Language Policy: Education in English Must Not Be the Prerogative of Only the Elites

When English is a pan-Indian language, why should it not be recognised as a national language of India and its teaching expanded by making it the medium of instruction for more subjects in government schools?

Released in the first flush of its stunning election victory, the NDA government’s draft National Education Policy categorically sought to convert our multilingual nation into a Hindi-speaking one. After protests in South India, the draft was ‘revised’ and a three-language policy mooted in which it was said that Hindi would not be imposed on states which did not want to compulsorily teach it. However, the policy envisages that every child should now learn three languages – English, the language of the state in which they are born and also one more language of another state.

The draft policy thus says that children in Hindi-speaking states will have to learn another language from some other linguistic region of India. South Indian states like Tamil Nadu must also teach, apart from English and Tamil, one more language of another state. This language could be from South India – i.e. Malayalam, Kannada or Telugu – or Bengali, Assamese, Odia or even Hindi or Urdu.

Bhartiya Janata Party and Rashtriya Swayamsevak Sangh leaders are worried that their own ministers from South India are perhaps not so comfortable speaking Hindi. One could see that from the recent oath-taking ceremony. Nirmala Sitharaman and Sadananda Gowda took their oaths in English. That the BJP would come up with a plan to impose Hindi on all states is hardly a surprise. But this policy hit a roadblock and hence the NDA government has chosen to take temporary refuge in the ‘three language formula’.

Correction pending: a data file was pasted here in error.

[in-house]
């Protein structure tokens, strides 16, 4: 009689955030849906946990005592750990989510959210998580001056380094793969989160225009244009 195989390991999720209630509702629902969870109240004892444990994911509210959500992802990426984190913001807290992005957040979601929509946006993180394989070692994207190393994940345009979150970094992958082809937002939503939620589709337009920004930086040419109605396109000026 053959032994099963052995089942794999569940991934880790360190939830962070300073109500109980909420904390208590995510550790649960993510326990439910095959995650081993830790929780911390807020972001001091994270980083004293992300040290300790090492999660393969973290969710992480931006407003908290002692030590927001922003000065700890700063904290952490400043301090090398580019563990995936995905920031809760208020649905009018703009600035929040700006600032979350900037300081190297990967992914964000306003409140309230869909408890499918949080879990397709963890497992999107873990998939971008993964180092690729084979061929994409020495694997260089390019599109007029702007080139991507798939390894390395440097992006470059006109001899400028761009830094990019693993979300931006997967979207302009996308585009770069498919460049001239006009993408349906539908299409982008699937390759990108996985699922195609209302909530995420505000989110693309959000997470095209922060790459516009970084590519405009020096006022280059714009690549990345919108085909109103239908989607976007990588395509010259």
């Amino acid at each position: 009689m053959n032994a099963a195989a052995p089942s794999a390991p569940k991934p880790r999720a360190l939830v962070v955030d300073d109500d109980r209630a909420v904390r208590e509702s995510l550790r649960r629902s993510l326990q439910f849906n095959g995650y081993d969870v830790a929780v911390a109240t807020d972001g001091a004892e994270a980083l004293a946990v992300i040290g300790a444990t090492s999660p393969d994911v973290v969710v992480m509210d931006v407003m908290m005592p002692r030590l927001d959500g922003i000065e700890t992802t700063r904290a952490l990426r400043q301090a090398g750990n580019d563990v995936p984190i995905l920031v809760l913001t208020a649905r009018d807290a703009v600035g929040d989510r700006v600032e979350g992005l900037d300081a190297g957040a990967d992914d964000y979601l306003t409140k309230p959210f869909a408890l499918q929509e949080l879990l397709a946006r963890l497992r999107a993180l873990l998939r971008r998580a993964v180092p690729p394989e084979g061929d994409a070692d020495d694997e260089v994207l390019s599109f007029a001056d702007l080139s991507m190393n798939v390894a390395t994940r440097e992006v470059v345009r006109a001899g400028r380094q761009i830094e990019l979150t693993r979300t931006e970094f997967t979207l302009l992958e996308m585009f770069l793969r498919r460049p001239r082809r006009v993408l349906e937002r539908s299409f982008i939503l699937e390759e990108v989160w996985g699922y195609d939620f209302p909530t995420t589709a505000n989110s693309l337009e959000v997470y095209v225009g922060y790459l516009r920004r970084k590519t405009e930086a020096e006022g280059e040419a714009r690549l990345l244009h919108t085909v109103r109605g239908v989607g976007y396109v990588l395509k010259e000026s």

At the same time, one point is worth noting: This may be the first time the BJP’s education policy endorses the idea that English should be taught across the country in all government schools. Of course, the plan envisages that government schools treat English as just another subject while the medium of instruction will be the language of each state.

In private schools – where the children of the ‘Khan Market gang’ study – the Congress-era educational policy allowed these schools to teach foreign languages. Now, since two Indian languages must be taught, children there may not have the linguistic bandwidth or time to absorb French or German. However, the medium of instruction in private schools will be English while the one constant in the government’s language policy from UPA to NDA is this: the mandi-bazaar schools, where the masses study, must teach their students only in Hindi or in other regional languages.

Also read: Glimmers of Hope and Reform in the National Education Policy Draft

While this government now recognises that English is a leading language that needs to be taught to every child in school, it will be fully taught – with better quality – only in private, English-medium schools. In government schools, English will be taught as only one of the language subjects.

The BJP has, nevertheless, taken a progressive step: It is not only allowing but mandating English to be taught in all Indian schools. This is certainly better than Rammanohar Lohia’s mischievous socialist all-Hindi or Indian-language policy. According to Lohia’s socialism, the poor should get stuck in the regional language medium while the children of those with means study in good English-medium schools.